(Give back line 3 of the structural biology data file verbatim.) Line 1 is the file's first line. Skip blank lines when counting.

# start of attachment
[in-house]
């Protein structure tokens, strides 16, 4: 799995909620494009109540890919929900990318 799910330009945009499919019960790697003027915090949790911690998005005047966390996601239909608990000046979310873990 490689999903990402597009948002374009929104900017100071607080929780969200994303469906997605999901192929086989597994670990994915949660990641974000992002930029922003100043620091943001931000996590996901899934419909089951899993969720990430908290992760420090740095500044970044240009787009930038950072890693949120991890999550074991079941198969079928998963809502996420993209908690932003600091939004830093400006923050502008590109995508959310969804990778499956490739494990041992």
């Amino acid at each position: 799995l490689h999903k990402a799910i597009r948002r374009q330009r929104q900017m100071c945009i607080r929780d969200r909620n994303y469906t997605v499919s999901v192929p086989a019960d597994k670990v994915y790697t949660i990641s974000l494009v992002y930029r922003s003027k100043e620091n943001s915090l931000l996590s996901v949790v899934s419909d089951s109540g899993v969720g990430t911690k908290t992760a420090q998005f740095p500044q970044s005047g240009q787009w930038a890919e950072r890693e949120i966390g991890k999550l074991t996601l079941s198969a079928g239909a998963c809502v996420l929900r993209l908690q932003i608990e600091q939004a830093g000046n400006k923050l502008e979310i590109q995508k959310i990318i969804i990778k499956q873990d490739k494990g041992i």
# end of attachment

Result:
């Amino acid at each position: 799995l490689h999903k990402a799910i597009r948002r374009q330009r929104q900017m100071c945009i607080r929780d969200r909620n994303y469906t997605v499919s999901v192929p086989a019960d597994k670990v994915y790697t949660i990641s974000l494009v992002y930029r922003s003027k100043e620091n943001s915090l931000l996590s996901v949790v899934s419909d089951s109540g899993v969720g990430t911690k908290t992760a420090q998005f740095p500044q970044s005047g240009q787009w930038a890919e950072r890693e949120i966390g991890k999550l074991t996601l079941s198969a079928g239909a998963c809502v996420l929900r993209l908690q932003i608990e600091q939004a830093g000046n400006k923050l502008e979310i590109q995508k959310i990318i969804i990778k499956q873990d490739k494990g041992i």